Fedora 34 in VMWare Fusion 10, MacOS Mojave

Hi Team

A decade ago I ran Fedora up thru 12 on a PC, and then on a MacBook Pro running VMWare.
With the advent of Big Sur, I am seriously looking to move back to Fedora.
DL’d Fedora 34 this AM, and installed it in VMware Fusion 10.1.1 on my 2017 MBP running Mojave 10.14.5.
Installed OK, but when I started to set up an account, the installation failed with a “Something went wrong; contact a SysAdmin” error. Same thing if I boot the “recovery”. The “Live” version seems to be OK, tho.
A search here didn’t turn up anything useful.
Does anyone know if this will work? Is there any way to get a log of what is failing, or perhaps boot into a lower run-level? (Does that even apply?) Any other thoughts?
And can anyone tell me where to find a system requirements for the newer Fedora? All I could find was “2GB/20GB”. I think I have an old HP (WInXP) laptop in a box somewhere; probably from about 2000. 2GB ram and 40GB drive IIRC. Likely to work, or no?
TIA! Steve

Almost all the logs are in the systemd journal these days.

The command:

journalctl -b

will show you all the logs since your most recent boot. You can skip to the end and then scroll back from there.

You can get a TTY at any time by pressing ctrl+alt+f3 if your graphical session is broken.

Hi Dalto, All

Installing an OS as a virtual machine always adds a layer of uncertainty. I was totally unable to get the hot-key sequence to open a terminal window. Maybe because Fedora startup was running a “Setup” script, or maybe because of the “F” keys being virtual on the touchbar of this Mac? Whatever, it wouldn’t happen. So I went thru several restarts getting screen captures of the “Setup” windows, attached. Generally, at the “about” screen, the system would hang, and display the error window.
However, either because I typed faster, or who knows what, I was finally able to get past the “setup”, and now Fedora seems to be running as intended as a virtual machine.I have re-booted it several times, and even “Yummed” in a couple of apps successfully. Gotta love a self-healing OS :slight_smile:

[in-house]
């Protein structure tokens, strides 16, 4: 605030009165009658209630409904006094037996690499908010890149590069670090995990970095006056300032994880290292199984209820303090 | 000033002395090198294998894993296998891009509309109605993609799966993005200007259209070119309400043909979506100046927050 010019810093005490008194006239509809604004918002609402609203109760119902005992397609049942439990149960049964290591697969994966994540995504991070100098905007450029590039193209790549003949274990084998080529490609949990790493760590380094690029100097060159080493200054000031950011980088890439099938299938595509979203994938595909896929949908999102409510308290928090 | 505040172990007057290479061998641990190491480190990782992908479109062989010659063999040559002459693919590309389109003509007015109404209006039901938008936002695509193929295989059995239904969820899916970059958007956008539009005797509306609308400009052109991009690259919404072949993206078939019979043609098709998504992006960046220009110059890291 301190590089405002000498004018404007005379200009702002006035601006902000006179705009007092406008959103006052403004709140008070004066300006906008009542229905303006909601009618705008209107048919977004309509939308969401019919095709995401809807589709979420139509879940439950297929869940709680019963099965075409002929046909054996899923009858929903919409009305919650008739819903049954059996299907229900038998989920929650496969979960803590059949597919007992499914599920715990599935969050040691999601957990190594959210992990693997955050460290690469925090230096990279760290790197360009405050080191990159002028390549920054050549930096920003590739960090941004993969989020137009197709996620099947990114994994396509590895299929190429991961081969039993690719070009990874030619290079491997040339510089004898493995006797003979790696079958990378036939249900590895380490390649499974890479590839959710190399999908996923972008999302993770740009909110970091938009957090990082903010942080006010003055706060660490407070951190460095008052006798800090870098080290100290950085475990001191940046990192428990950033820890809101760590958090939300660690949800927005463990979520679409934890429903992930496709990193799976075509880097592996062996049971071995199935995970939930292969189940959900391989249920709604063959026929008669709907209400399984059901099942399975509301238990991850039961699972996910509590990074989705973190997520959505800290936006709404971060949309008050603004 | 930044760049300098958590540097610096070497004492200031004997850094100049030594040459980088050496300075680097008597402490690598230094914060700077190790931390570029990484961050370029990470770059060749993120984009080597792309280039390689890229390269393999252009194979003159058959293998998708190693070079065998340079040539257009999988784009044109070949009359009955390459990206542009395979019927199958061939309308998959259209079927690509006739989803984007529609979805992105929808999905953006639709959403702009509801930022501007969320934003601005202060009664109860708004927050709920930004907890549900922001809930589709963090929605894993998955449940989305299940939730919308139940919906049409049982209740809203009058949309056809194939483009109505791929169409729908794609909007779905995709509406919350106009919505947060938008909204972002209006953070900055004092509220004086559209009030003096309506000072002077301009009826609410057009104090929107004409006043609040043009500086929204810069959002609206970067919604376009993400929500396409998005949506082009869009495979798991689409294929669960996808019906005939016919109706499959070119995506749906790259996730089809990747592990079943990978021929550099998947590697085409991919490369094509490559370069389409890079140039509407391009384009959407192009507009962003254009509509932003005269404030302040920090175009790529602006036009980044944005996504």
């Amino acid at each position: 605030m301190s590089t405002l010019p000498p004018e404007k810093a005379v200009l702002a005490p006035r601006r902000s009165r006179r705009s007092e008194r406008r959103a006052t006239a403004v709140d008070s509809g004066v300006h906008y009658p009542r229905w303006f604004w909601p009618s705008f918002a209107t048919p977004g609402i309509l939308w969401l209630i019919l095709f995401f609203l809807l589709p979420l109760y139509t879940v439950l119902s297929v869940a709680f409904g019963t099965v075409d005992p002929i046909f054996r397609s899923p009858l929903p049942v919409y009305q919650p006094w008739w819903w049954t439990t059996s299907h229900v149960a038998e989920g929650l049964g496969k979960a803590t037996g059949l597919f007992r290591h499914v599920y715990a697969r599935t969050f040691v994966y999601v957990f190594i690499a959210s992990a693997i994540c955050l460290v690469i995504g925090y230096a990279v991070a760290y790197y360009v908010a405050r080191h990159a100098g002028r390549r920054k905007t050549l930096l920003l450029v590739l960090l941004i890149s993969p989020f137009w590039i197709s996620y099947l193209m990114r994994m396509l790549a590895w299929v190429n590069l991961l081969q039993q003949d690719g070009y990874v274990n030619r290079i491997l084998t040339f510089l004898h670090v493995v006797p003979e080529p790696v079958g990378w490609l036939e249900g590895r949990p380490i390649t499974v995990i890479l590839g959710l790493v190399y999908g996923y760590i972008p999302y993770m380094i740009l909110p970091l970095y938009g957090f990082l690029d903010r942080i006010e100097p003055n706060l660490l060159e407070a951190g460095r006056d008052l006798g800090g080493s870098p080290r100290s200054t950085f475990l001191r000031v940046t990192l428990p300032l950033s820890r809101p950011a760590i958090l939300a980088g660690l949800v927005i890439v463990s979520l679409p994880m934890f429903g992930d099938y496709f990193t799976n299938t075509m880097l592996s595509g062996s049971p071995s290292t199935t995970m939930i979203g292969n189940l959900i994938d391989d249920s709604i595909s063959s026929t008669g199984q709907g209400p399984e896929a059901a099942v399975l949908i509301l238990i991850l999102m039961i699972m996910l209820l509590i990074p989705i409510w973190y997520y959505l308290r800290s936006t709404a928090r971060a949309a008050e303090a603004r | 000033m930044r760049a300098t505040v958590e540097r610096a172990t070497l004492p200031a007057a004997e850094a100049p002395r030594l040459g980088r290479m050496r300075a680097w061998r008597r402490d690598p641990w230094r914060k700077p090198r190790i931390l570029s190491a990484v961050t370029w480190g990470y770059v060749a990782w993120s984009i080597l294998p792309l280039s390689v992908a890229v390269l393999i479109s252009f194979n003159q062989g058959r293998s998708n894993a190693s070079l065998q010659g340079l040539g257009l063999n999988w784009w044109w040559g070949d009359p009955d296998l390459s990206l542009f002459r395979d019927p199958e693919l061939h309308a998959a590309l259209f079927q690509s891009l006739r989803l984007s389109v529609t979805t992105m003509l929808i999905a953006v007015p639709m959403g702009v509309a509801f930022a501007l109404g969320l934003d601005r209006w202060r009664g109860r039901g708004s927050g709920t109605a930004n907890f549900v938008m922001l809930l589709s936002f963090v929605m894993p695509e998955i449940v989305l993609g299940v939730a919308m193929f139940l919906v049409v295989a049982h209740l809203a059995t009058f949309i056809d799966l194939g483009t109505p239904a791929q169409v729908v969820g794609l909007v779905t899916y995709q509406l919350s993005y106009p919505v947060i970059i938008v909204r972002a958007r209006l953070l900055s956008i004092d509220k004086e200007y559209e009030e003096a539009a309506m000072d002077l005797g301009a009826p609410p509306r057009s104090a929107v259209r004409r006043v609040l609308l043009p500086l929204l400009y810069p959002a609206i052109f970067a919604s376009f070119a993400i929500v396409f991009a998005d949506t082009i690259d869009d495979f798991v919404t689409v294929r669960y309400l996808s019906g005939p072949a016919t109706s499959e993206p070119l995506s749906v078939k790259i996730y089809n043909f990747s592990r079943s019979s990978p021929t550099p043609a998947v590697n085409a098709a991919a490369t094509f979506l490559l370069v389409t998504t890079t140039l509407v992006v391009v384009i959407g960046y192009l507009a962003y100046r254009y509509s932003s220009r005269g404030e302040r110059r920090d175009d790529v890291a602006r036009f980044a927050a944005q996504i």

Anyway, once it started, I opened a terminal window to look at the ~2500-line log. There were numerous warnings, but the only line saying “Critical” reported: “CRITICAL: Unable to create a DBus proxy for Gno”; “Gnome”, I’m guessing, the rest of the line was off-screen in the terminal window. And this was a log for the successful boot, so that may be irrelevant anyway.
Here are the captures, in order. Whatever was troubling it appeared to be a hard fault; the OS was unresponsive, and I had to shut it down and restart from VMware.
Anyway, now the fun begins; I get to systematically go thru my daily routines to see if Fedora will work for me. The only real concern I have is to determine if I can make Gimp run my large format Epson printers. Unless things have dramatically changed with the new Fedora, everything else should be a no-brainer.
Thanks for your input. Steve, aka george_t_mule (Who is currently glaring at me wanting his dinner, guess I’d better get going with the hay cart.) Bye! S.

P.S.: Forum software barfed on my attachments; sez “Only One”. Here, then, is the error window:

While yum is still available, just a heads up that Fedora moved to dnf quite a long time ago. Might be worth learning how it works at this point.

Compared to 2009 when Fedora 12 was released, the state of the Linux desktop is substantially better. Many more applications, better hardware support, usability improvements, etc, etc

I feel old.

1 Like

Hi Dalto, All

Wow, Fedora 34 is slick; I’m very impressed. Thanks, and Kudos to all of the developers who contributed to getting it to this point. And that dnf package manager is way beyond expectations, thanks for the tip.
So I found a nice clean Lenovo Thinkpad “Yoga 260” on eBay at a very reasonable price, and will be replacing the OEM WinTen OS with Fedora as soon as I get it, and verify that everything is working as intended.
Just out of curiosity, is there anything in the current Linux that is analogous to the MacOS “Time Machine”? Reason being, I will want to upgrade the 250 GB SSD in the Thinkpad to a 1TB module. In the past on Linux, such a life-changing event would require one to start fresh, which means duplicating howevermuch work you have put into the system to that point.
I did find a procedure to accomplish this via command-line, but it’s far more complex than just grabbing a Time machine image, and it would mean that I would also have to purchase an external M.2 drive enclosure. I already have a Terabyte external SSD.
Failing that, I will probably wait until I get the drive upgrade installed before installing Fedora.

Thanks Again, Steve

If you just want to backup your home drive which is where most of your configuration data is stored there are lots of options including something like backintime.

If you want to try to image your whole root drive, you could use something like timeshift. However, I personally, haven’t tried to take a timeshift image from one machine to another.

Hi Dalto

Looks like timeshift will do just what I need.
I would be surprised if timeshift could copy a system from one machine to another, unless they contained the same exact hardware. Probably the only reason it works with Time Machine is that Apple uses a strictly defined hardware set throughout.
But in my application, it will be the same laptop, just a different SSD.
Thanks Again! Steve

1 Like